If not for the huge validation backlog, the Philippines would soon be on its way to having the most number of confirmed cases of the coronavirus disease 2019 (Covid-19) in Southeast Asia. The government has so far focused on downplaying the true extent of the health crisis by emphasizing the number of active cases, a number that could be misleading as it does not account for the backlog in validation of positive cases. The Department of Health (DoH) should come clean and tell the people the real score. Now is not the time to cherry-pick statistics. The public deserves to know the real situation.
What is making it worse are statements of government officials that could make Filipinos complacent. For instance, Health Secretary Francisco Duque 3rd’s initial statement that the Philippines “successfully flattened the curve since April” was not accurate. Duque did not even support his claims with a graph. Hours later, he admitted his mistake and clarified that the curve got “bent” and did not flatten. I don’t see any bending downwards of the curve in the log and linear scales from the University of the Philippines Covid-19 Pandemic Response Team (http://endcov.ph). Last June 30, Palace spokesman Harry Roque Jr. exclaimed, “Panalo na tayo. We beat the UP prediction. Let’s do it again in July.” And two weeks later, the 36,438 confirmed cases as of June 30 rose to 58,850 on July 15. Both claims are an insult to our health care workers and frontliners. While the rise in confirmed cases is most likely because of more testing, Dr. Tony Leachon on Twitter said, “I don’t think we have flattened the curve based on our increase in cases, number of deaths, and full critical care capacity of the National Capital Region and Cebu hospitals.”
The DoH should review its own data to guide the Inter-Agency Task Force for the Management of Emerging Infectious Disease, the government and the public. The Right to Know, Right Now! Coalition (R2RKN) 17-page report on “Freedom of Information (FOI) Under Quarantine” from March 29 to July12, 2020, stems from its monitoring on government’s response to the Covid-19 pandemic through the public FOI Request Tracker initiative.
READ: FOI under quarantine
In the 35 requests filed by R2RKN, its letter mentioned “invoking our right to information to promote and safeguard transparency and accountability from public agencies, to access services and stake claims to other rights, and to facilitate positive initiatives like policy research, planning and on-the-ground action… and so that all Filipino citizens could be fully informed and empowered in the fight against the dreaded Covid-19.” Public interest, according to R2RKN, “will be served best by transparency, accountability, and the steady flow of good, relevant, and useful information for all.”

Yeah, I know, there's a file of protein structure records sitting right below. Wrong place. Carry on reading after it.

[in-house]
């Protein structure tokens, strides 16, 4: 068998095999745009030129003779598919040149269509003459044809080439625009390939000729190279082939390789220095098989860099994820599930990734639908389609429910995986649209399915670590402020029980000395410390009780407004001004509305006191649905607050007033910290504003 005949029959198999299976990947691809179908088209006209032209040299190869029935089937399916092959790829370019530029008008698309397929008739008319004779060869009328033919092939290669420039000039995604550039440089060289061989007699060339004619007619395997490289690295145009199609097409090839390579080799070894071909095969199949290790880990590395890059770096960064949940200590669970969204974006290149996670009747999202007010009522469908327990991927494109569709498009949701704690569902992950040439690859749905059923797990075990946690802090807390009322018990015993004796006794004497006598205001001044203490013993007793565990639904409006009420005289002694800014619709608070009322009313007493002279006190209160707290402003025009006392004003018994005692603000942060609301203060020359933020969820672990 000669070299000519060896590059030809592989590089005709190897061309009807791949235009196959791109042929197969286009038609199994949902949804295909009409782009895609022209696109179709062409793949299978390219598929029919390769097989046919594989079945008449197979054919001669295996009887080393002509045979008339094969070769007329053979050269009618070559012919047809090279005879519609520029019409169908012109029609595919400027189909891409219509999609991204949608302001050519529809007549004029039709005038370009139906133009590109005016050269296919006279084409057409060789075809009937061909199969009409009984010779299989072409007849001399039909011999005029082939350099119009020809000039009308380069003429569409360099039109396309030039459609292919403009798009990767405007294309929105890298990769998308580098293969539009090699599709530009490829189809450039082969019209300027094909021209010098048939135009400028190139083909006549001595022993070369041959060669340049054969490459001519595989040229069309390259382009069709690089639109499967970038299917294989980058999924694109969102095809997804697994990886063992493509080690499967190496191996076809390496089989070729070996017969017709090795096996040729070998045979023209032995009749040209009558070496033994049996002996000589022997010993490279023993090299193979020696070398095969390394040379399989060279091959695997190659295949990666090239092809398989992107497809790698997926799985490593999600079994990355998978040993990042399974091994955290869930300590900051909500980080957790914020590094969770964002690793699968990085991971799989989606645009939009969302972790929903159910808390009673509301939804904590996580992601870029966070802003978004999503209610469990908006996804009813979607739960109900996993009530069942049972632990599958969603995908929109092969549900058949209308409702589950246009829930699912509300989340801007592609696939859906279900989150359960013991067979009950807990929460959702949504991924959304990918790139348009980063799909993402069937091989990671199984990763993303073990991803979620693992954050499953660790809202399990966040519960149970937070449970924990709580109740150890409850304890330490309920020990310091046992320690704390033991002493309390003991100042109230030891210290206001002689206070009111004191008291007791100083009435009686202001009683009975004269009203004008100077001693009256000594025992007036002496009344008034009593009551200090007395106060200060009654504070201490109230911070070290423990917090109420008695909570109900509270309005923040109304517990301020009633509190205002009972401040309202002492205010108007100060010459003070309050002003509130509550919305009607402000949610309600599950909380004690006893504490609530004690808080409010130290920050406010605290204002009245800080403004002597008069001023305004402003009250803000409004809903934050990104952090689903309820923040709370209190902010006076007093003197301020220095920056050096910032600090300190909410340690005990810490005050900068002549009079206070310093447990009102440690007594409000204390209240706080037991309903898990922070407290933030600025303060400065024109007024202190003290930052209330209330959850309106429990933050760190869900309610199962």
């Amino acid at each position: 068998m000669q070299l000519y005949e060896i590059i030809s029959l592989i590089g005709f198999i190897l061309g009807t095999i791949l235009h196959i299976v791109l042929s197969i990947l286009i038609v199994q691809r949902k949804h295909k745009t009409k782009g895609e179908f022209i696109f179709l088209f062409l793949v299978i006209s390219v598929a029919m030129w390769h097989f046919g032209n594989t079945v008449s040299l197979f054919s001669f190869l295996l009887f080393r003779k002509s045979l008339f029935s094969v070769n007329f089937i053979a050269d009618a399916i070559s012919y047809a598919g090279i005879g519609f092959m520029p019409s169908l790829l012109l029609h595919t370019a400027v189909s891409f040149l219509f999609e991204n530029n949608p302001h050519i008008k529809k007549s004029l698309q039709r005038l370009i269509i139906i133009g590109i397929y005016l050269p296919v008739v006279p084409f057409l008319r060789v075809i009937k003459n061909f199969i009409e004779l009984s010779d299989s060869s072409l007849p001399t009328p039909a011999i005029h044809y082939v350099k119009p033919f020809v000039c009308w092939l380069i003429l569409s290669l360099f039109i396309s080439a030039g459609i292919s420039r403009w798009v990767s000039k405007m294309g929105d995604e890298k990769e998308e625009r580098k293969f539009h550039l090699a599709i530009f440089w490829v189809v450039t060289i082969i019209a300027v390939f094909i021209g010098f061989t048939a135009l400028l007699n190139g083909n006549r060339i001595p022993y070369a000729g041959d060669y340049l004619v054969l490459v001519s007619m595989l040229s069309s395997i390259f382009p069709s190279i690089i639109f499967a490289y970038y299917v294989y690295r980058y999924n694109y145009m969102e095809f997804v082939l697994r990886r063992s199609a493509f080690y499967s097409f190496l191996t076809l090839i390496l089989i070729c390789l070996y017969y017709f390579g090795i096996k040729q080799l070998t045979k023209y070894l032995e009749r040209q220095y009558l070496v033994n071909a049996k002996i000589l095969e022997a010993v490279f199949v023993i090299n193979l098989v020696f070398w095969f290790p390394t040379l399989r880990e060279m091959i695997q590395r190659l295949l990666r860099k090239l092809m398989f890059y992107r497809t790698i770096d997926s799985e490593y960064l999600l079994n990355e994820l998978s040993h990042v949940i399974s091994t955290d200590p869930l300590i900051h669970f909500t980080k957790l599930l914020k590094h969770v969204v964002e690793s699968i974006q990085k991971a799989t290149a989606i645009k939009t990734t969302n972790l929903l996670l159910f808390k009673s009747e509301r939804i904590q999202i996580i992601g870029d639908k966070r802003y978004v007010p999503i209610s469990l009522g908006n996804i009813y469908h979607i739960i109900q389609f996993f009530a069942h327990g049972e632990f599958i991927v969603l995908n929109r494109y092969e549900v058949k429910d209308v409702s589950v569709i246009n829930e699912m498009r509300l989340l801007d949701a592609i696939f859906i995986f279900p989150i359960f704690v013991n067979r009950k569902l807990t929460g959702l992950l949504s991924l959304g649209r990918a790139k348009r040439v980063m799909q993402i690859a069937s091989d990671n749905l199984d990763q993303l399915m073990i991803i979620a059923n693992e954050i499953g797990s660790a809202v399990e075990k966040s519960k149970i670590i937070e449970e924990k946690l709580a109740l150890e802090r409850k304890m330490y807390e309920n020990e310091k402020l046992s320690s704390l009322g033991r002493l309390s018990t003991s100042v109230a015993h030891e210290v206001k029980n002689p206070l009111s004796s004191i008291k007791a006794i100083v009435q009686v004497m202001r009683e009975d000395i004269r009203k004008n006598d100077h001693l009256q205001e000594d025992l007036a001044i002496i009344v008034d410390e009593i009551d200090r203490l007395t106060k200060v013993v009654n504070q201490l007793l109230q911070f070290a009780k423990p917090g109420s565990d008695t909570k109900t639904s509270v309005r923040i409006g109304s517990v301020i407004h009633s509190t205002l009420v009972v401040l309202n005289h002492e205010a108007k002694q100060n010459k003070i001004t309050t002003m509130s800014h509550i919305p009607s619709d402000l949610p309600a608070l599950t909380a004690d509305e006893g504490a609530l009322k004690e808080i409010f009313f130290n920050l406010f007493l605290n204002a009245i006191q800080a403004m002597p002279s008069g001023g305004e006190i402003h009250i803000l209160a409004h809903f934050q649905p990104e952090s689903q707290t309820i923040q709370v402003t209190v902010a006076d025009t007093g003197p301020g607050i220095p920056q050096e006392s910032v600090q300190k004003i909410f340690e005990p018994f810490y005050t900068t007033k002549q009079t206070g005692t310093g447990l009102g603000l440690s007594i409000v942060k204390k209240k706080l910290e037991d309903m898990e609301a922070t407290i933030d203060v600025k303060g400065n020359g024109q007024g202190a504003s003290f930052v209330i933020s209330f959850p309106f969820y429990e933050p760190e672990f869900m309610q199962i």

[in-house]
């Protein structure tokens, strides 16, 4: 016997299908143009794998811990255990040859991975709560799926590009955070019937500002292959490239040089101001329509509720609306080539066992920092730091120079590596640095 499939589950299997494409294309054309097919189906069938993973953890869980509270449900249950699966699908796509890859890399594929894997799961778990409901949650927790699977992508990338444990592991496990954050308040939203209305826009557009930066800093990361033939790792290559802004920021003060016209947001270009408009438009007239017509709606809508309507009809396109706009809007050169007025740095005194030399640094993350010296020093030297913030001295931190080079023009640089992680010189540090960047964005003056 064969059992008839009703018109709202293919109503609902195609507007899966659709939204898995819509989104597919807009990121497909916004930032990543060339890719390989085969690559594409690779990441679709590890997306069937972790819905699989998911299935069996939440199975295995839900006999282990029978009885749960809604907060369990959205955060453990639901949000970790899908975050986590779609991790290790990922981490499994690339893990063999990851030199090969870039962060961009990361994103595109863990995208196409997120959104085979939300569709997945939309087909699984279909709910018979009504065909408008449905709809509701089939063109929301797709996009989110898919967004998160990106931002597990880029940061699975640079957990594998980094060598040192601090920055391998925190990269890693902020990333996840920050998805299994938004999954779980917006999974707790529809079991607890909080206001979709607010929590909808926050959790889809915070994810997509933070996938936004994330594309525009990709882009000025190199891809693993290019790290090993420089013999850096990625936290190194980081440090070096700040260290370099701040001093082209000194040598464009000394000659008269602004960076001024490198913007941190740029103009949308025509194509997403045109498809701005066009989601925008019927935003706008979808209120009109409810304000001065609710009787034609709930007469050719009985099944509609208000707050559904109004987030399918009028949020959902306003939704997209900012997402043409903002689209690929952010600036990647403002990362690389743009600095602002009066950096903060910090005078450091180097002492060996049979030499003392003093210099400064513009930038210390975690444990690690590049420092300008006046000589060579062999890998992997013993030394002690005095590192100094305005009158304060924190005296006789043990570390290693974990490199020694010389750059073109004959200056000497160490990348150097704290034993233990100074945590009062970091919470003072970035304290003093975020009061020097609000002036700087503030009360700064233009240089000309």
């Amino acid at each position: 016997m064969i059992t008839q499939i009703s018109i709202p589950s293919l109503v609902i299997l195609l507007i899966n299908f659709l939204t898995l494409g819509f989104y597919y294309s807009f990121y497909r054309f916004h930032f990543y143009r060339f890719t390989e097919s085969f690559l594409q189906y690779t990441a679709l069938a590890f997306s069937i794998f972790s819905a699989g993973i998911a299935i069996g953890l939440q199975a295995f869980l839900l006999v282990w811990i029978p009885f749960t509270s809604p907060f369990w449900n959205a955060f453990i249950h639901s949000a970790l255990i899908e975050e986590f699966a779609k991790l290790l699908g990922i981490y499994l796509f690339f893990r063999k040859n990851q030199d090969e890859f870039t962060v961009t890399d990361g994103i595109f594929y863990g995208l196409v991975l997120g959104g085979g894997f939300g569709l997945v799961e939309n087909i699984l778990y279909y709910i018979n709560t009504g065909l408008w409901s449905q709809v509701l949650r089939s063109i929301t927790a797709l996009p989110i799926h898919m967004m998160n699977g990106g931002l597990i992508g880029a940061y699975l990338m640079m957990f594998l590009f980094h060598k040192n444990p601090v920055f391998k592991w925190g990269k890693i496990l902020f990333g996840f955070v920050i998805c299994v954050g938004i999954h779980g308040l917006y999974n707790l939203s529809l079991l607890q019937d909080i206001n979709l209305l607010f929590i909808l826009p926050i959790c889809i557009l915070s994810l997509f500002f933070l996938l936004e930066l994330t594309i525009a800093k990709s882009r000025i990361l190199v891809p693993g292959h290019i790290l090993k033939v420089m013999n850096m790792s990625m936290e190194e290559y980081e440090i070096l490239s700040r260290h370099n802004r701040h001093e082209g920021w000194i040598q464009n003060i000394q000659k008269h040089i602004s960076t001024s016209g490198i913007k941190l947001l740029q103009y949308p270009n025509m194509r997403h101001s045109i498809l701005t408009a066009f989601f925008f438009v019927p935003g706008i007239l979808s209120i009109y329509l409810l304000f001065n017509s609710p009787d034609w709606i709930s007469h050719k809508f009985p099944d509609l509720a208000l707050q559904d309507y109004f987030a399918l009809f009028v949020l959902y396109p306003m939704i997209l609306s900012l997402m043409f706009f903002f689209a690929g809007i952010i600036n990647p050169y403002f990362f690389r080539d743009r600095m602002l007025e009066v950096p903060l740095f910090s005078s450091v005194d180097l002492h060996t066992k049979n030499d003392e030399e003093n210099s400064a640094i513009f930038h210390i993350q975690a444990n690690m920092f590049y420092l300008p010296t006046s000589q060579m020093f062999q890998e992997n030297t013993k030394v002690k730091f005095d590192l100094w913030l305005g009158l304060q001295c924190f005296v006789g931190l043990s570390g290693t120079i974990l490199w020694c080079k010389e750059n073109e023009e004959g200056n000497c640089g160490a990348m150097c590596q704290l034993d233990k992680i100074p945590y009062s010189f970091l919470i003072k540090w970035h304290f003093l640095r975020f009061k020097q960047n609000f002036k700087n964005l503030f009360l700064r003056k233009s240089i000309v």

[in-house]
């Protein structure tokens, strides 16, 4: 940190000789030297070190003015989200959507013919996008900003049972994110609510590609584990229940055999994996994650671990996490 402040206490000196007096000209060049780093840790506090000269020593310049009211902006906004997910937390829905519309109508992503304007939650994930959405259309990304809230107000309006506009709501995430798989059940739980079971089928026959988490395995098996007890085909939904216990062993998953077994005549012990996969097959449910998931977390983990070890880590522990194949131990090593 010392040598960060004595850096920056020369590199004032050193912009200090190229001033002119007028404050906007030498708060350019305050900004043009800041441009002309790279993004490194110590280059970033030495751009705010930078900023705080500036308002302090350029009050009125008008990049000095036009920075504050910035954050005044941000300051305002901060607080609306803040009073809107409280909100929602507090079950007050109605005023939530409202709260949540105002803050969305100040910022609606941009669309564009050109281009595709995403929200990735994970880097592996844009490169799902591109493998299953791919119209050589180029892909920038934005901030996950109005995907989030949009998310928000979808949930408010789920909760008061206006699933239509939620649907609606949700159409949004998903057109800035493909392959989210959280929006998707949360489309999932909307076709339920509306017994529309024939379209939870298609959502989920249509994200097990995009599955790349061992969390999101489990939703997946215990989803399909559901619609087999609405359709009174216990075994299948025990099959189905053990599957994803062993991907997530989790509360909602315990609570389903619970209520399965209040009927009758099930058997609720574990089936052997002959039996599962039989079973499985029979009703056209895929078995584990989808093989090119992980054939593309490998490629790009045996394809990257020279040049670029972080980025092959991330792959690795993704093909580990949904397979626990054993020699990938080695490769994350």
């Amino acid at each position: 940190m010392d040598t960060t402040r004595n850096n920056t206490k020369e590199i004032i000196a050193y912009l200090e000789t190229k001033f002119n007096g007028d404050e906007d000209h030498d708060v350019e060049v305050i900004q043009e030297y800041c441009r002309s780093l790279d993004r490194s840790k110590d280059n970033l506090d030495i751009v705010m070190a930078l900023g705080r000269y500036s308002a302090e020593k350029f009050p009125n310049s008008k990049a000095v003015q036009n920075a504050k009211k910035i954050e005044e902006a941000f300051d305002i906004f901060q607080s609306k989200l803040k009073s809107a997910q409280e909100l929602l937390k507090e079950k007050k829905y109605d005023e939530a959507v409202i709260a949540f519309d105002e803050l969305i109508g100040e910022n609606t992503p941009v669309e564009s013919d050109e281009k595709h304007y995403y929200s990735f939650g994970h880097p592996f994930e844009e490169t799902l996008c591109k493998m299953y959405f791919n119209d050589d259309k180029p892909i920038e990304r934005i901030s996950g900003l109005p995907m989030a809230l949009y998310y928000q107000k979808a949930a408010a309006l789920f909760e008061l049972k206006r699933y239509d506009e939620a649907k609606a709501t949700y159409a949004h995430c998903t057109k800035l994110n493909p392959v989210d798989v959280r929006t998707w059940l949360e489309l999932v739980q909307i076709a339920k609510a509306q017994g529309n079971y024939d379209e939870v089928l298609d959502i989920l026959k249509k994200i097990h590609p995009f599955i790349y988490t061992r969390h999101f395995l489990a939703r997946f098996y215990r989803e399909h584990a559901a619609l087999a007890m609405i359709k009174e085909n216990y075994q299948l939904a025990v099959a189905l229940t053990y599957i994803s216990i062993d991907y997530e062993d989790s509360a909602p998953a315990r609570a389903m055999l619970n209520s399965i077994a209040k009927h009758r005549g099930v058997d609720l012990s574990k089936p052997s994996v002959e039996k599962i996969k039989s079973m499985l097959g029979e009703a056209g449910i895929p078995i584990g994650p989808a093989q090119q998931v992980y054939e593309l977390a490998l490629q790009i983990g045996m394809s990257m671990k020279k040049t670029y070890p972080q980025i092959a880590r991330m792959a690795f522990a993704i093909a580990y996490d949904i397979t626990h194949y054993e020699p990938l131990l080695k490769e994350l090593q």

The outcome of its request revealed confusing, scant, missing and denied information on programs, contracts and subsidy funds. It revealed many gaps in its data disclosures. Allow me to cite the case of the DoH, which is the only government agency that collects, processes, posts and updates information regularly. However, the information that it has made available remains under challenge from persistent concerns. The daily case counts do not provide a clear picture of how the virus is spreading. DoH has been missing its daily testing targets. Then there is the absence of a comprehensive picture of the capacity of local government units to respond to local cases.
R2RKN agrees translating data to information, and information to policy and action, is a complicated process. Despite all the adjustments that DoH made in its reporting, the data does not show a clear picture of the pandemic situation in the country. The Health department keeps showing data points but has offered little explanation on where and why new cases are emerging. Where are the clusters located and which sectors — health care workers, repatriates, highly mobile workers? Such information could help Filipinos understand the situation and be on the alert on how to protect themselves better.
Government would do well to offer, provide, and disclose to all citizens information and data that are timely, accurate, and relevant, as reiterated by the R2RKN report. It concludes that “more than post-facto reports, the government must inform and prepare all citizens about what it plans to do next, how interventions could be improved, and how the nation could move and heal as one in addressing the challenges of Covid-19, social amelioration, and economic recovery.” Government must bridge its many lapses in transparency.
First published on Sunday Business & IT, July 19, 2020